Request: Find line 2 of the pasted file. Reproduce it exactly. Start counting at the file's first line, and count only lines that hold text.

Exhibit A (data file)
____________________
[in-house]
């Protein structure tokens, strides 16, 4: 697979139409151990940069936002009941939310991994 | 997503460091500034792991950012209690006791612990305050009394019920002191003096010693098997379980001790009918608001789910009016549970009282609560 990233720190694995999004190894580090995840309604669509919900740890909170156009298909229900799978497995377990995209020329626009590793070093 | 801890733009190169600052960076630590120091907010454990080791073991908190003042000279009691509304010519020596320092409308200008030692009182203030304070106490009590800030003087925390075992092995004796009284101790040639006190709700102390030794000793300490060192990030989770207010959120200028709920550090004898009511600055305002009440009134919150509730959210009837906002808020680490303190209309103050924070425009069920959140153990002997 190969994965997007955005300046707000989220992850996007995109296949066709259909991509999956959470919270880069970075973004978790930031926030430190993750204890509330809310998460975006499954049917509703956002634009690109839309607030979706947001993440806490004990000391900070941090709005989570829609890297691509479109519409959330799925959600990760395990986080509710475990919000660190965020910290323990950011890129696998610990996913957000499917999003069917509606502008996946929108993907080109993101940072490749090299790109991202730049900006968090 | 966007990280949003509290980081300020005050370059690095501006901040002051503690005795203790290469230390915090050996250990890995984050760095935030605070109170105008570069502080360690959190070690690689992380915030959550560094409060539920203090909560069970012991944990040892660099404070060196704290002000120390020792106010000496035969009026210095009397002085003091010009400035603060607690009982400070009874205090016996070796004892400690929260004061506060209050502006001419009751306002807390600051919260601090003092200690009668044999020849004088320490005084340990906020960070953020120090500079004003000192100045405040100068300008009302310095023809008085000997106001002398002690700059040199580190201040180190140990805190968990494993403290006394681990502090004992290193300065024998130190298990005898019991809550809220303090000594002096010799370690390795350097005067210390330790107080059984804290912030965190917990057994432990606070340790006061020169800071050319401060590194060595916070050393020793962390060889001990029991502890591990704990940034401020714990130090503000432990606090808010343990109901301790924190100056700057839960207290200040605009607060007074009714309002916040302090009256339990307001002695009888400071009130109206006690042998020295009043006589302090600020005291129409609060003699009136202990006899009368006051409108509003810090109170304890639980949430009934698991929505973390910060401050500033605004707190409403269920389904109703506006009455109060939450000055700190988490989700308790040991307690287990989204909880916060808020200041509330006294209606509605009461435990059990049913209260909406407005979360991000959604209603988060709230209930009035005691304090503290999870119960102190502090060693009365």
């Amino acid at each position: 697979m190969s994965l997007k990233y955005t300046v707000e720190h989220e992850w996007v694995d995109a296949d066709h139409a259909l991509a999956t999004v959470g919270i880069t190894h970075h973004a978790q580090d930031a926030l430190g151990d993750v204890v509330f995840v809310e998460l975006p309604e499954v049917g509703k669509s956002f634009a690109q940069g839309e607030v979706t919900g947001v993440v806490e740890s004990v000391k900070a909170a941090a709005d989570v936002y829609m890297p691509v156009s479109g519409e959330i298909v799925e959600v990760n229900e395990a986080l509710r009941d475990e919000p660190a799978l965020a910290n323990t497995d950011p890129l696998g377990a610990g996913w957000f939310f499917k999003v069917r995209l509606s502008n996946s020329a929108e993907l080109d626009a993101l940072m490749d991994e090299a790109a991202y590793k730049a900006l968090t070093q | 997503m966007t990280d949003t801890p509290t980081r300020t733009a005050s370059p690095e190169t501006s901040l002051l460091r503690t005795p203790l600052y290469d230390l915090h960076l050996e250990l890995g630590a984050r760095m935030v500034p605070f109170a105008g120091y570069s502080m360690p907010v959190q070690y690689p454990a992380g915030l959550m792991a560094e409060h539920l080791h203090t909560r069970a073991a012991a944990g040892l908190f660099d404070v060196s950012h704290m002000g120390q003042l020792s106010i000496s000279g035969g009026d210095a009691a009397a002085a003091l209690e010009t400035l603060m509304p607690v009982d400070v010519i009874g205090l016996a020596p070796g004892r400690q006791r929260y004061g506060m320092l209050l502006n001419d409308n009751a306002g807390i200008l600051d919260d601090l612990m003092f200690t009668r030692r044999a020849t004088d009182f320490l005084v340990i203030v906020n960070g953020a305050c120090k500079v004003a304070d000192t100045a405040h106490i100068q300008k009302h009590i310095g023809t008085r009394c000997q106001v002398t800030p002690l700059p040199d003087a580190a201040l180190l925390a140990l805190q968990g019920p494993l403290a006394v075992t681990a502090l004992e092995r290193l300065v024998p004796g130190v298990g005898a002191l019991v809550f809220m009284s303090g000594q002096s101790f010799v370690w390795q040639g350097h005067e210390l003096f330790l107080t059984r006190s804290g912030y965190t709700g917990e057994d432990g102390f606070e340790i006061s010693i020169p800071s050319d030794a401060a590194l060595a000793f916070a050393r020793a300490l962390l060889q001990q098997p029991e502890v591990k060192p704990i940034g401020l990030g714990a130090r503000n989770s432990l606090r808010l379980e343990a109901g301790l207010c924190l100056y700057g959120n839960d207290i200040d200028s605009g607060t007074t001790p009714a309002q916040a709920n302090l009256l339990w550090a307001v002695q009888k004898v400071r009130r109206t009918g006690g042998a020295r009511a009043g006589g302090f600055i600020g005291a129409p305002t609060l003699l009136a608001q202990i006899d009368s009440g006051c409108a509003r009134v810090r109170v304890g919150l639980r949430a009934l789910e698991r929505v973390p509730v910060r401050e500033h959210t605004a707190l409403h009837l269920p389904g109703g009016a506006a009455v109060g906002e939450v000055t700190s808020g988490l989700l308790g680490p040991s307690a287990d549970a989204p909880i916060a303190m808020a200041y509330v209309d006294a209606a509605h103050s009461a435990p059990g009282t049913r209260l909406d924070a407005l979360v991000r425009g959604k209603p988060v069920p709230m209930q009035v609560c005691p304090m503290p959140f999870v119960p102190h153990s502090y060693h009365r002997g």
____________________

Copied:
């Protein structure tokens, strides 16, 4: 697979139409151990940069936002009941939310991994 | 997503460091500034792991950012209690006791612990305050009394019920002191003096010693098997379980001790009918608001789910009016549970009282609560 990233720190694995999004190894580090995840309604669509919900740890909170156009298909229900799978497995377990995209020329626009590793070093 | 801890733009190169600052960076630590120091907010454990080791073991908190003042000279009691509304010519020596320092409308200008030692009182203030304070106490009590800030003087925390075992092995004796009284101790040639006190709700102390030794000793300490060192990030989770207010959120200028709920550090004898009511600055305002009440009134919150509730959210009837906002808020680490303190209309103050924070425009069920959140153990002997 190969994965997007955005300046707000989220992850996007995109296949066709259909991509999956959470919270880069970075973004978790930031926030430190993750204890509330809310998460975006499954049917509703956002634009690109839309607030979706947001993440806490004990000391900070941090709005989570829609890297691509479109519409959330799925959600990760395990986080509710475990919000660190965020910290323990950011890129696998610990996913957000499917999003069917509606502008996946929108993907080109993101940072490749090299790109991202730049900006968090 | 966007990280949003509290980081300020005050370059690095501006901040002051503690005795203790290469230390915090050996250990890995984050760095935030605070109170105008570069502080360690959190070690690689992380915030959550560094409060539920203090909560069970012991944990040892660099404070060196704290002000120390020792106010000496035969009026210095009397002085003091010009400035603060607690009982400070009874205090016996070796004892400690929260004061506060209050502006001419009751306002807390600051919260601090003092200690009668044999020849004088320490005084340990906020960070953020120090500079004003000192100045405040100068300008009302310095023809008085000997106001002398002690700059040199580190201040180190140990805190968990494993403290006394681990502090004992290193300065024998130190298990005898019991809550809220303090000594002096010799370690390795350097005067210390330790107080059984804290912030965190917990057994432990606070340790006061020169800071050319401060590194060595916070050393020793962390060889001990029991502890591990704990940034401020714990130090503000432990606090808010343990109901301790924190100056700057839960207290200040605009607060007074009714309002916040302090009256339990307001002695009888400071009130109206006690042998020295009043006589302090600020005291129409609060003699009136202990006899009368006051409108509003810090109170304890639980949430009934698991929505973390910060401050500033605004707190409403269920389904109703506006009455109060939450000055700190988490989700308790040991307690287990989204909880916060808020200041509330006294209606509605009461435990059990049913209260909406407005979360991000959604209603988060709230209930009035005691304090503290999870119960102190502090060693009365």